Context a Cornerstone in Gartner’s Innovation Insight for ASPM

In case you missed it, in May Gartner released its Innovation Insight for Application Security Posture Management (ASPM). What is an ASPM you ask?

Originally posted on Medium: 

Gartner’s got you covered:

“Application security posture management analyzes security signals across software development, deployment and operation to improve visibility, better manage vulnerabilities and enforce controls. Security leaders can use ASPM to improve application security efficacy and better manage risk.” – Gartner

Dale Gardner, Dionisio Zumerle, and Manjunath Bhat make some pretty significant observations and predictions, one of which is that over 40% of organizations developing proprietary applications will adopt ASPM by 2026.. That’s a pretty big jump in adoption rate from Gartner’s current estimate of 5%. The Innovation Insight further states that the scope of ASPM has recently broadened to include capabilities around environmental connectivity, workflow integration, root cause analysis, etc. are now considered core.

The Key to Application Security Posture Management is Context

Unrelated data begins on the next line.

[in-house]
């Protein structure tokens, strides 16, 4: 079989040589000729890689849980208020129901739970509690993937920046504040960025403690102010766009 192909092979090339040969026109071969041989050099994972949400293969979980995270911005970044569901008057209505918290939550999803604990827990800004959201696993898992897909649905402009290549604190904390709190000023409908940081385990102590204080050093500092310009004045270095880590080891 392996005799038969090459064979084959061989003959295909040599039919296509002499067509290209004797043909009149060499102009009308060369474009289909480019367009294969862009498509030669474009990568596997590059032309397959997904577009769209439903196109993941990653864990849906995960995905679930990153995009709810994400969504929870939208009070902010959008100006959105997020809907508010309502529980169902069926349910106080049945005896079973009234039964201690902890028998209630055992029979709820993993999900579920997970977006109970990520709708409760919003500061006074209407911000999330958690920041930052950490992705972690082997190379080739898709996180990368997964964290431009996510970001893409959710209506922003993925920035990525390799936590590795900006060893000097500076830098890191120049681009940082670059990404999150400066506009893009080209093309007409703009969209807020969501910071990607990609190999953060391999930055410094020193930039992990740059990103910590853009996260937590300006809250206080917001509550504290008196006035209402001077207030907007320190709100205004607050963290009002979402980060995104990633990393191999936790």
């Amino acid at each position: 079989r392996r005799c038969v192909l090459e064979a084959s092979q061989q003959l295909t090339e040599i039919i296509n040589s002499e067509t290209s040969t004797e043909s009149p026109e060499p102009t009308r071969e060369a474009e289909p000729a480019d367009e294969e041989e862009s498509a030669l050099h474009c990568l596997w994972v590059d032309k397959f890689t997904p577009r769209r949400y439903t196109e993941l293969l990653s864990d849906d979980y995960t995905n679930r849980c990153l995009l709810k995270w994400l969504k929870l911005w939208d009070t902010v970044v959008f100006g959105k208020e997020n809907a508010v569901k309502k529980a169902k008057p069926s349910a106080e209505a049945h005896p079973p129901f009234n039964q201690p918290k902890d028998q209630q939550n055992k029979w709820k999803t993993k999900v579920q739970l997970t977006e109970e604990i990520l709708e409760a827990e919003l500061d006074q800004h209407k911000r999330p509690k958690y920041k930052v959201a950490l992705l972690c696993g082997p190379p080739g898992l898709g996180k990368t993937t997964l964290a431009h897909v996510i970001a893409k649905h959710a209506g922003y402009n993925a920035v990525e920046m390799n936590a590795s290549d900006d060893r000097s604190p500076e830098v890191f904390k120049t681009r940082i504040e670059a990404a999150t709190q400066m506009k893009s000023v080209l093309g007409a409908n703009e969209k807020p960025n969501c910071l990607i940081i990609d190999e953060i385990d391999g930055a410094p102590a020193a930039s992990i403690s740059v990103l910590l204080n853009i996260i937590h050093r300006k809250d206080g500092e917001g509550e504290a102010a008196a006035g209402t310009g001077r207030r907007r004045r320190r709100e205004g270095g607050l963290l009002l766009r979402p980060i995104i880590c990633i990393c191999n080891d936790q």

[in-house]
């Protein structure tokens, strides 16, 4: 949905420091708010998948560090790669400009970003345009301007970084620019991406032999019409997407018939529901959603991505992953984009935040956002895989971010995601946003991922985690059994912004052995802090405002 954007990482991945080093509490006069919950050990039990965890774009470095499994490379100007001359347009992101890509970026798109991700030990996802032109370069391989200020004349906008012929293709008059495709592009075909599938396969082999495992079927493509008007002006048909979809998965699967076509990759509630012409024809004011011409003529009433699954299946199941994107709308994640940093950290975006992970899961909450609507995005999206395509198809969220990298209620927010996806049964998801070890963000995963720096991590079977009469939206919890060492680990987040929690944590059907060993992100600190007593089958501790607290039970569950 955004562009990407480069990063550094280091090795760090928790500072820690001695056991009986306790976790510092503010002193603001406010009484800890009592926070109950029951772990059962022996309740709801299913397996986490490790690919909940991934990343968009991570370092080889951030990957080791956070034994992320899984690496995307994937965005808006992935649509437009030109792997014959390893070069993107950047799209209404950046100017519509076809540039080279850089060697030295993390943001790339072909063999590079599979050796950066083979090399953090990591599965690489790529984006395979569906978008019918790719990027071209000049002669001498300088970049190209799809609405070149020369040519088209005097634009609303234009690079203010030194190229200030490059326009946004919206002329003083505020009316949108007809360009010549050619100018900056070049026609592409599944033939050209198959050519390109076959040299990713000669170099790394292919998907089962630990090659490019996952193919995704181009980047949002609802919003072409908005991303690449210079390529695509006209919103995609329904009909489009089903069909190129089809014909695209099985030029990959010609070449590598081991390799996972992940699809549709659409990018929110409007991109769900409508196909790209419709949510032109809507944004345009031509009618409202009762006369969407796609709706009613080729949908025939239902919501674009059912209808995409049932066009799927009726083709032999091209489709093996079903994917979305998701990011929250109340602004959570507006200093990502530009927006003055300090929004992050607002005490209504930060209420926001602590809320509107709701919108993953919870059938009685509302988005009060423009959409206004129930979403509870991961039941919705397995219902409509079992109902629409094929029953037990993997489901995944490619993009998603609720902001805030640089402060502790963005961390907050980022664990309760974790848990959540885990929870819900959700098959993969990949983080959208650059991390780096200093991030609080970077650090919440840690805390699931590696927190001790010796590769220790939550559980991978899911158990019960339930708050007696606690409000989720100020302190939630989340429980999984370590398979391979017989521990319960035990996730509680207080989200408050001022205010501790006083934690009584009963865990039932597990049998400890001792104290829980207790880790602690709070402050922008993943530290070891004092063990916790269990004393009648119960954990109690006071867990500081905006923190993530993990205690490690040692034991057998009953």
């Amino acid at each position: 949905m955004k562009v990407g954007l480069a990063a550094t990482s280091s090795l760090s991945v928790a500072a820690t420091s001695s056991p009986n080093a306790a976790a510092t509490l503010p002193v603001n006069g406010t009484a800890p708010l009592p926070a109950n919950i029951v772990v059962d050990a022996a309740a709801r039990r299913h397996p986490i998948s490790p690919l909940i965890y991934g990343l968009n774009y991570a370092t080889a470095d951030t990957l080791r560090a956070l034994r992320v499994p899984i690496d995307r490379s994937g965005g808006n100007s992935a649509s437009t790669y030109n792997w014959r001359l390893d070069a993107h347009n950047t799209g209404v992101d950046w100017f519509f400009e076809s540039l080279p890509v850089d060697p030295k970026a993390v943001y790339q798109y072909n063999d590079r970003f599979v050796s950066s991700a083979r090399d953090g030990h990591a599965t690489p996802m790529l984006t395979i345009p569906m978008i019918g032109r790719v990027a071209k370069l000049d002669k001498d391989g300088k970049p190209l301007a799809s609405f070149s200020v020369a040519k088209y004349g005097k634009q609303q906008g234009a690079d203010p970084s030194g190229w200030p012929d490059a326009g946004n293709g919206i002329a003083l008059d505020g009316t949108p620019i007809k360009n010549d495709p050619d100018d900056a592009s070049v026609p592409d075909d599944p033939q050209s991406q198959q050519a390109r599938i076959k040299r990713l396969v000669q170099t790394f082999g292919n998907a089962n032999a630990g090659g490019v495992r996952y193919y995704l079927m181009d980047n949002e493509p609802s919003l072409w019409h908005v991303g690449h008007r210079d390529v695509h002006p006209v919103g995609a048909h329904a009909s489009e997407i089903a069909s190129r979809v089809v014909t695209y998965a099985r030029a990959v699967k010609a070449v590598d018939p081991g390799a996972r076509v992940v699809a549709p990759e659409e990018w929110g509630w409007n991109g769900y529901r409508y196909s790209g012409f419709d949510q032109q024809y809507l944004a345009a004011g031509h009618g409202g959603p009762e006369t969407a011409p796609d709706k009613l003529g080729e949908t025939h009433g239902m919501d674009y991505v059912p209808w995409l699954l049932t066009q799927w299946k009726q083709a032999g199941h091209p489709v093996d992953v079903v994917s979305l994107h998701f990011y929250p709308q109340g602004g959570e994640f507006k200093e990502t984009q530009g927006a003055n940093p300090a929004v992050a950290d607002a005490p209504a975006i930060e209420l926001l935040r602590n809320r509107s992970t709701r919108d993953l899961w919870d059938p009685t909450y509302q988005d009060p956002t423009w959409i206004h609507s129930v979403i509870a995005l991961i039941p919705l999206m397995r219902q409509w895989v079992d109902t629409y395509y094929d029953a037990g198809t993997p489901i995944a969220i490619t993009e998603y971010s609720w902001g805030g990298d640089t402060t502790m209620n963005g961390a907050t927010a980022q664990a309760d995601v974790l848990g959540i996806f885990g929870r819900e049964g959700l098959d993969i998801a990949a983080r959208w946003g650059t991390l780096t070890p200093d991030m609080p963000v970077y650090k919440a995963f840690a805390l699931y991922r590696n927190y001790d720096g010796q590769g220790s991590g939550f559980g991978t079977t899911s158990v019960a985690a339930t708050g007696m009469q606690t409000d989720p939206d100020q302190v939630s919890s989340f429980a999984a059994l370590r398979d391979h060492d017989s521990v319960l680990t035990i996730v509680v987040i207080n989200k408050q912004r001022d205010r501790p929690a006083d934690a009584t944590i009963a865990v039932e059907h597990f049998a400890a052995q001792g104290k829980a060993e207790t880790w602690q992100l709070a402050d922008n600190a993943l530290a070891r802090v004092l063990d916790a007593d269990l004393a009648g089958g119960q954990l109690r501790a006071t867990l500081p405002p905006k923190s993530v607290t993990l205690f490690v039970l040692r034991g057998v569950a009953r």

Here’s the thing: once you finish reading the detailed writeup from Gartner and the slew of Product Marketing materials responding to said writeup (yes, I’m guilty here!), you’ll find that it all comes down to one… single… crucial… point: context. In our collective past experience in CISO, Product, Engineering, and Security leadership roles, we have found that you cannot “improve visibility, better manage vulnerabilities and enforce controls” without knowing the context around the assets and issues under your purview.

And you want to know something cool? We’re not the only ones who have realized this fact. Forward thinking security teams adopting such ASPM solutions are leveraging this context to drive operational efficiency of security and often tend to fall into one or more of the following groups:

Tight Collaboration Between Development and Security